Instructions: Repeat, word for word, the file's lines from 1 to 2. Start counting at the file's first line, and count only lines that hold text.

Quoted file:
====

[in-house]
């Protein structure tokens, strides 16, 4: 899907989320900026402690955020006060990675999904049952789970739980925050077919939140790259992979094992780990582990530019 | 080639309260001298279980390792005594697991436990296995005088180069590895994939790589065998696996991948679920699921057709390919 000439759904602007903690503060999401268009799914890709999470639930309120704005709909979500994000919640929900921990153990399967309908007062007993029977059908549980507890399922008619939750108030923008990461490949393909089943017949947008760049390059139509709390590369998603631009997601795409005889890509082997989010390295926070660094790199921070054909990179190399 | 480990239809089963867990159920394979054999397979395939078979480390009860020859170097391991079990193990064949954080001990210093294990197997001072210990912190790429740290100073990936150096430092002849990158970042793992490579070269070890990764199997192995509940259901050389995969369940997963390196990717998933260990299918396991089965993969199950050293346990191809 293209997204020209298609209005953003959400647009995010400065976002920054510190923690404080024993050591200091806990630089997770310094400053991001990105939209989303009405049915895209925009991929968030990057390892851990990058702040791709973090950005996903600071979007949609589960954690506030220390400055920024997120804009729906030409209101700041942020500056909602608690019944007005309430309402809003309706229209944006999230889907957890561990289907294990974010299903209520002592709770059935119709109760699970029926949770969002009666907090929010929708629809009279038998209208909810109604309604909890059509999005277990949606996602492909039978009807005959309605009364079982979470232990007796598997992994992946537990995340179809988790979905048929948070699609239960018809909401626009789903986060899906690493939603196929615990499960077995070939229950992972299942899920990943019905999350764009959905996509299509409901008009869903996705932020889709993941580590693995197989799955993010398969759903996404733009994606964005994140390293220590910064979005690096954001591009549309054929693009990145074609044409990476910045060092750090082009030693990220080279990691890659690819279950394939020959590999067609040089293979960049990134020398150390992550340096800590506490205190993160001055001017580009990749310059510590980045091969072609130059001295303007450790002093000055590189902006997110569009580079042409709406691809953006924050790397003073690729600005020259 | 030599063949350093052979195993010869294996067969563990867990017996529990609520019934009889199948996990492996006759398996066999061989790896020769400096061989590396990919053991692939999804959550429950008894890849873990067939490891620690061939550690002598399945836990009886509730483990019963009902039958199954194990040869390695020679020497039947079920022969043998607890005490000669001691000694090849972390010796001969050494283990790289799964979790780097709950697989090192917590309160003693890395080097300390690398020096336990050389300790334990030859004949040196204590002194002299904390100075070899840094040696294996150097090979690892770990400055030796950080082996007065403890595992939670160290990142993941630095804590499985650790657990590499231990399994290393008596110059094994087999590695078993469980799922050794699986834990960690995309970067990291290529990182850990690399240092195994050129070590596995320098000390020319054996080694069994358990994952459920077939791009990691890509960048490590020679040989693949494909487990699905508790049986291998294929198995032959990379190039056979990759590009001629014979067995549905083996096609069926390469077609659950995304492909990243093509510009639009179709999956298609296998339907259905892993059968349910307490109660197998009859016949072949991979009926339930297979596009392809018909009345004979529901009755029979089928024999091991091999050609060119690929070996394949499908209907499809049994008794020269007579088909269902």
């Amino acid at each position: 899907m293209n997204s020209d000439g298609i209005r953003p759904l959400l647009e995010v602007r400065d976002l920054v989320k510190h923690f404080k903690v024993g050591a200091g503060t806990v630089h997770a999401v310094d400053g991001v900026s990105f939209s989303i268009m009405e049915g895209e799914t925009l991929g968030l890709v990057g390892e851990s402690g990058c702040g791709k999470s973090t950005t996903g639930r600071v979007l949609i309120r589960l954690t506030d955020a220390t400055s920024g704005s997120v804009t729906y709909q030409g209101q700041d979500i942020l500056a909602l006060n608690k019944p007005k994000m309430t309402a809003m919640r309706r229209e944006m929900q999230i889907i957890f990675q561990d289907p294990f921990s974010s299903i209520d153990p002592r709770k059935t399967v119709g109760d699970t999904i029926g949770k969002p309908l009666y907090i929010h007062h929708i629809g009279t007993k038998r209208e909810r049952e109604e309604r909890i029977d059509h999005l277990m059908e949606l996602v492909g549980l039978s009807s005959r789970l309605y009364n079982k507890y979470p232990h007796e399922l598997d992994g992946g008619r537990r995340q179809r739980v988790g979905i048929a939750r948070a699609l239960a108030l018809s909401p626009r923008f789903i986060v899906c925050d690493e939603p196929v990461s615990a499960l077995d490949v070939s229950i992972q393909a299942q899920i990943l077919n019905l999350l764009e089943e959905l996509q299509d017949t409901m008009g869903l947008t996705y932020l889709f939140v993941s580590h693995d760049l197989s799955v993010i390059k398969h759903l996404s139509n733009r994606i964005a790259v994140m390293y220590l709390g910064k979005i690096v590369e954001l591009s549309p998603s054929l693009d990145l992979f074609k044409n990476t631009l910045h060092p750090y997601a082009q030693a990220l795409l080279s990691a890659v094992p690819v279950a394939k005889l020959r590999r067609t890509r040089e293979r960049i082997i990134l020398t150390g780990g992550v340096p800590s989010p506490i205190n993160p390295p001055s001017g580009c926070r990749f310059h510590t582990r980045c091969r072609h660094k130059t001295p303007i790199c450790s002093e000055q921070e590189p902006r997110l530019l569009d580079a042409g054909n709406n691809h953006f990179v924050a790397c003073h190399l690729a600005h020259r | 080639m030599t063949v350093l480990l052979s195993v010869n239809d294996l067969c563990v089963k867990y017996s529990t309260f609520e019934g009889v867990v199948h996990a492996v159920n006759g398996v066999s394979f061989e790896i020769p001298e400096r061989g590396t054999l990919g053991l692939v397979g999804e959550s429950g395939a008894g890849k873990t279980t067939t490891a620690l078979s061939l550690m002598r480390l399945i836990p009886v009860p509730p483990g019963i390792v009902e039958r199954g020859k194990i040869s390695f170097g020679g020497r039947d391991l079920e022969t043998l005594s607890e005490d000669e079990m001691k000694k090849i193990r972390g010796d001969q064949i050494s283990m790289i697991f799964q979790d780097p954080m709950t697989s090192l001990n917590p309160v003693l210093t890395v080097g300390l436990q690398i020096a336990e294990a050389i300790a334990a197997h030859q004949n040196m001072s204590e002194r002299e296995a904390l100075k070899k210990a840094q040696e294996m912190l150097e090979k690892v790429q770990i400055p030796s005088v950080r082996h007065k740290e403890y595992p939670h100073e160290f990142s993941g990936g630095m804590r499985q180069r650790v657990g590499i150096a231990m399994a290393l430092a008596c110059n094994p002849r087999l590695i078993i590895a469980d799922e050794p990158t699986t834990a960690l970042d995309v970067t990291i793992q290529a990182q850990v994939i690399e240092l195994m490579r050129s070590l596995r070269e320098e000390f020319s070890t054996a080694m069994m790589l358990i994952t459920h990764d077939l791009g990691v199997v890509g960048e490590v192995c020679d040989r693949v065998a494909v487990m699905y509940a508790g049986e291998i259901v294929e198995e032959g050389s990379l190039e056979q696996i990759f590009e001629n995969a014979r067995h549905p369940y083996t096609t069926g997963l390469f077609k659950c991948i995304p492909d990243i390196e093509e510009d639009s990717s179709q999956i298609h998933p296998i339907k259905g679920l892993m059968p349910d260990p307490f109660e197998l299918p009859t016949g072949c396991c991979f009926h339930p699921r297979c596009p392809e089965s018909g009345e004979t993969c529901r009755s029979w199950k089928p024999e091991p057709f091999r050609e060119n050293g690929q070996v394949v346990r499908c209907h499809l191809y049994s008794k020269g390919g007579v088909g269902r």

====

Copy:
[in-house]
């Protein structure tokens, strides 16, 4: 899907989320900026402690955020006060990675999904049952789970739980925050077919939140790259992979094992780990582990530019 | 080639309260001298279980390792005594697991436990296995005088180069590895994939790589065998696996991948679920699921057709390919 000439759904602007903690503060999401268009799914890709999470639930309120704005709909979500994000919640929900921990153990399967309908007062007993029977059908549980507890399922008619939750108030923008990461490949393909089943017949947008760049390059139509709390590369998603631009997601795409005889890509082997989010390295926070660094790199921070054909990179190399 | 480990239809089963867990159920394979054999397979395939078979480390009860020859170097391991079990193990064949954080001990210093294990197997001072210990912190790429740290100073990936150096430092002849990158970042793992490579070269070890990764199997192995509940259901050389995969369940997963390196990717998933260990299918396991089965993969199950050293346990191809 293209997204020209298609209005953003959400647009995010400065976002920054510190923690404080024993050591200091806990630089997770310094400053991001990105939209989303009405049915895209925009991929968030990057390892851990990058702040791709973090950005996903600071979007949609589960954690506030220390400055920024997120804009729906030409209101700041942020500056909602608690019944007005309430309402809003309706229209944006999230889907957890561990289907294990974010299903209520002592709770059935119709109760699970029926949770969002009666907090929010929708629809009279038998209208909810109604309604909890059509999005277990949606996602492909039978009807005959309605009364079982979470232990007796598997992994992946537990995340179809988790979905048929948070699609239960018809909401626009789903986060899906690493939603196929615990499960077995070939229950992972299942899920990943019905999350764009959905996509299509409901008009869903996705932020889709993941580590693995197989799955993010398969759903996404733009994606964005994140390293220590910064979005690096954001591009549309054929693009990145074609044409990476910045060092750090082009030693990220080279990691890659690819279950394939020959590999067609040089293979960049990134020398150390992550340096800590506490205190993160001055001017580009990749310059510590980045091969072609130059001295303007450790002093000055590189902006997110569009580079042409709406691809953006924050790397003073690729600005020259 | 030599063949350093052979195993010869294996067969563990867990017996529990609520019934009889199948996990492996006759398996066999061989790896020769400096061989590396990919053991692939999804959550429950008894890849873990067939490891620690061939550690002598399945836990009886509730483990019963009902039958199954194990040869390695020679020497039947079920022969043998607890005490000669001691000694090849972390010796001969050494283990790289799964979790780097709950697989090192917590309160003693890395080097300390690398020096336990050389300790334990030859004949040196204590002194002299904390100075070899840094040696294996150097090979690892770990400055030796950080082996007065403890595992939670160290990142993941630095804590499985650790657990590499231990399994290393008596110059094994087999590695078993469980799922050794699986834990960690995309970067990291290529990182850990690399240092195994050129070590596995320098000390020319054996080694069994358990994952459920077939791009990691890509960048490590020679040989693949494909487990699905508790049986291998294929198995032959990379190039056979990759590009001629014979067995549905083996096609069926390469077609659950995304492909990243093509510009639009179709999956298609296998339907259905892993059968349910307490109660197998009859016949072949991979009926339930297979596009392809018909009345004979529901009755029979089928024999091991091999050609060119690929070996394949499908209907499809049994008794020269007579088909269902």